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A & E

Former Wilmington resident has minor role in NBC's 'Telenovela'

Former Wilmington resident has role in new NBC comedy

Former Wilmington resident Alycen Malone plays a makeup artist and hairstylist in the new NBC comedy show, “Telenovela.” The series stars actress Eva Longoria.
Former Wilmington resident Alycen Malone plays a makeup artist and hairstylist in the new NBC comedy show, “Telenovela.” The series stars actress Eva Longoria.

WILMINGTON – Former Wilmington resident Alycen Malone is portraying a makeup artist and hairstylist to actress Eva Longoria, who is playing an actress in the new NBC comedy show, “Telenovela.”

The comedy, which aired a one-hour special Dec. 7 and will air weekly beginning Jan. 4, revolves around the backstage lives of the cast and crew of a fictional Hispanic soap opera.

Malone, 33, who’s wanted to act since she was a child and has actively pursued work in the industry since her early teens, said the pilot was filmed in the spring and the 13 episodes were shot from August to November.

She has no speaking parts in the series – yet, Malone said – but she doesn’t care.

“I think a lot of people, when they come out to Hollywood, want to be famous or assume that’s what you want, but that’s not the goal for me. The goal is for me to make a living doing what I want to do,” Malone said. “If that’s the goal, then I’ve already accomplished it.”

Malone feels fame in and of itself is an unsettling concept, and she is unsure how she would feel if it came her way.

“I’m certainly open to bigger things happening and bigger possibilities. I’m always open to that,” Malone said. “But I’m having a lot of fun doing what I’m doing.”

Malone said when she was a student at St. Rose School in Wilmington – about age 12 or 13 – she began contacting modeling agencies in Chicago. Although Malone said she worked “a few jobs here and there,” she never attained the height required for high-fashion work and wishes now she had pursued more commercial projects.

So Malone let that dream go. Besides, Malone added, “getting to the city was always a hassle.”

“I knew when I was old enough and on my own, I would seek out more,” Malone said. “So I went to [Wilmington] high school and didn’t do that much.”

In terms of acting and modeling, that is. Socially, Malone said she was very involved. After high school, she studied theater for a year at Joliet Junior College. During that time, Malone read a magazine article about the American Academy of Dramatic Arts, which had campuses in New York and California, and made that life-changing decision.

Malone decided against New York, with its scary high crime rate. But California ...

“I knew I needed to take the plunge while I was still young and restless,” Malone said.

So Malone traveled to Ohio for the audition and was accepted into the program. Three years later, Malone graduated and then went to the British American Drama Academy in England for a month of Shakespeare studies.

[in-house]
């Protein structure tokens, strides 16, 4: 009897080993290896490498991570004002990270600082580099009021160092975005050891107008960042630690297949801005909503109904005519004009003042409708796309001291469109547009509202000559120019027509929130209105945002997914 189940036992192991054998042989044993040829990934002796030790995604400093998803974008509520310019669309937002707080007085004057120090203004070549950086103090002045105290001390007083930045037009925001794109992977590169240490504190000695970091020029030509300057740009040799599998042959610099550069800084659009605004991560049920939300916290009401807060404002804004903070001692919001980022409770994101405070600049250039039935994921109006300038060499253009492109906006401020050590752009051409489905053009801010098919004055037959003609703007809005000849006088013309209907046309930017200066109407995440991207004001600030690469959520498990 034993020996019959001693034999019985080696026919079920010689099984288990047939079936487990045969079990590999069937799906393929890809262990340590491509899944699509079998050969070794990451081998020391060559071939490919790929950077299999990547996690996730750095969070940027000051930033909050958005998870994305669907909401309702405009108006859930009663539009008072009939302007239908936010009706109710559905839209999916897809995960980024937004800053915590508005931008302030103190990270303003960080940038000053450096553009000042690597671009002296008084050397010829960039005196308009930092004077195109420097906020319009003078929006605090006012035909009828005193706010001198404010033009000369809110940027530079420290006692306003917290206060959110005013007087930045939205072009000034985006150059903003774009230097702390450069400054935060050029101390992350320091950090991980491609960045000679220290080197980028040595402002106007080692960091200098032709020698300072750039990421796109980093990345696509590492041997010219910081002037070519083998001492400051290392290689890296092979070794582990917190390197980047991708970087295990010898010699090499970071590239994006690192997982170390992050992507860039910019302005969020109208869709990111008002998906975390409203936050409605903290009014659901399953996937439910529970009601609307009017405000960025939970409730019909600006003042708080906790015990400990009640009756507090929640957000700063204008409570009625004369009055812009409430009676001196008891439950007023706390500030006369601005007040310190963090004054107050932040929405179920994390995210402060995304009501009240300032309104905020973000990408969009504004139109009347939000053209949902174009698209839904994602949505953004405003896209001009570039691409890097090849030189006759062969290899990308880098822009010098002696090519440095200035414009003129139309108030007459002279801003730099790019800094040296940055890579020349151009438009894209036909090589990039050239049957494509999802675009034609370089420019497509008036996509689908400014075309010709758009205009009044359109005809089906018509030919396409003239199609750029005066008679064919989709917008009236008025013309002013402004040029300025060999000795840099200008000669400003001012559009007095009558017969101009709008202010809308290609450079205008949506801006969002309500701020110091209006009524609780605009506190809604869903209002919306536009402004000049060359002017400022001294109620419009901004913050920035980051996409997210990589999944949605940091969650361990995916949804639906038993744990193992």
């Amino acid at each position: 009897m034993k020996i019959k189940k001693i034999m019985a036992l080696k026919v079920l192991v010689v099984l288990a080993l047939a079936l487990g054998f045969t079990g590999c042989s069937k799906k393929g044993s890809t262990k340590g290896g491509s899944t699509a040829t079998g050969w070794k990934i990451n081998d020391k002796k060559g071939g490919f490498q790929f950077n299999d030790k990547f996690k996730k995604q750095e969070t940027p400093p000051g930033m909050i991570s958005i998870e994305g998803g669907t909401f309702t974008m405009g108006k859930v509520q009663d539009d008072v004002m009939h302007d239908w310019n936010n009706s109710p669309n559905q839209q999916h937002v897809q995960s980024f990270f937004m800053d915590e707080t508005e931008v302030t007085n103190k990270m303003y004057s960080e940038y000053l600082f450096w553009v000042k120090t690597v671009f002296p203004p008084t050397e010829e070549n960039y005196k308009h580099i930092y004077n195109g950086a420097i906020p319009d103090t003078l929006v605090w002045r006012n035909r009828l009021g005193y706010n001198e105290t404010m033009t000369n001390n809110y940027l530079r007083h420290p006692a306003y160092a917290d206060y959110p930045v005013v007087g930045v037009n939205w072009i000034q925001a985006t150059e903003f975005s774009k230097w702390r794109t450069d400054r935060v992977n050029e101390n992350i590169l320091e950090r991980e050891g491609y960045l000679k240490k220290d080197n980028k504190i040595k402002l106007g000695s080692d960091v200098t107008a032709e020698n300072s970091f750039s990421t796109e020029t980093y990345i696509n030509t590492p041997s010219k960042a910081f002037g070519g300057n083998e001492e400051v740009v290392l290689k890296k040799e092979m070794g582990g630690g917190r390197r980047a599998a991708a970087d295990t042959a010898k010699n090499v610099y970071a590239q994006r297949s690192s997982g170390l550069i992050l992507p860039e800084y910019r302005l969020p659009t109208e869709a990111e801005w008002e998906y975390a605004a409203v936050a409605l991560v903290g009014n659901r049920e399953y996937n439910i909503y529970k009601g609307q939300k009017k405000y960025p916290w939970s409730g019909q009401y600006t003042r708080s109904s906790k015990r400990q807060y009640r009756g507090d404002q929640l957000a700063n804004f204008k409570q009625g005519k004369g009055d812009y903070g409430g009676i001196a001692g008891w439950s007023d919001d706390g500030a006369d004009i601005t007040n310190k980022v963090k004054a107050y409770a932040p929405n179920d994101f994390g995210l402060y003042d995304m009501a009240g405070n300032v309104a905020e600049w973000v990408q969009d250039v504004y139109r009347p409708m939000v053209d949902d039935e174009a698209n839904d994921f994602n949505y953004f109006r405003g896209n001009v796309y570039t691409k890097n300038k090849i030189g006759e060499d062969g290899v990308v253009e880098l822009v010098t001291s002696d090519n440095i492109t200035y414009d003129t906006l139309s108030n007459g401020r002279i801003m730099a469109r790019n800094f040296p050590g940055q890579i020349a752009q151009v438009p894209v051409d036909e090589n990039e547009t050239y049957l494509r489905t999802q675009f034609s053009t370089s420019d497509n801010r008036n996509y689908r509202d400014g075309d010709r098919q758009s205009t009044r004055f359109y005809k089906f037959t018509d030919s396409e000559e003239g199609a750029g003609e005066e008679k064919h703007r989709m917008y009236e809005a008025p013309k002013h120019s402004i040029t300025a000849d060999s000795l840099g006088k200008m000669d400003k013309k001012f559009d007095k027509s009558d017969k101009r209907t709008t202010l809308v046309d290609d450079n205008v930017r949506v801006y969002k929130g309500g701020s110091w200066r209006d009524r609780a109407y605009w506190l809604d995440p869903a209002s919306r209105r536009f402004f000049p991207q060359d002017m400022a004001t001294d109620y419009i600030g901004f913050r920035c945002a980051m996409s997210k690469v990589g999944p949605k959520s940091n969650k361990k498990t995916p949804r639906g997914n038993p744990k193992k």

And then – it was off to Hollywood, to figure it out, she said.

Malone doesn’t feel acting is difficult work but the hours are often long, with unforeseen down time when nothing happens, she said. The cause, she added, can be simple. A light breaks and filming stops while it’s being fixed.

However, the unpredictability and variety of the assignments are part of the industry’s appeal. She’s worked as a stand-in; she’s worked as an extra; she’s worked in commercials. People back home get excited when they glimpse her on TV, but to Malone, it’s just another day’s work.

Other roles, according to Malone’s Facebook page, include the militant leader of an underground alliance of redheads (the webseries “Tute Voller Kinder”), a Jersey Shore college student whose life changes forever after an alcohol-filled night (“The HBO Voyeur Project”) and a party girl (the soap opera “Passions”).

Sure, she’d like more regular shows and more speaking roles. But life, so far, really is good.

“I’m around great people and living a great life in California, as I always hoped I would,” Malone said.

Through these experiences, Malone is becoming impervious to people’s opinions, good or bad, and focusing instead on excelling at her craft. Although it’s thrilling to spend the bulk of her day in a world where everything is pretend, it’s also important, Malone said, to know when to put make-believe away.

“Mostly, everybody knows a lot of rejection, so it gives you the thickest possible skin,” Malone said of the film industry. “But you keep this glimmer of hope that tomorrow is a new day.”



For more information about “Telenovela,” including the one-hour special preview and an additional digital exclusive episode, visit

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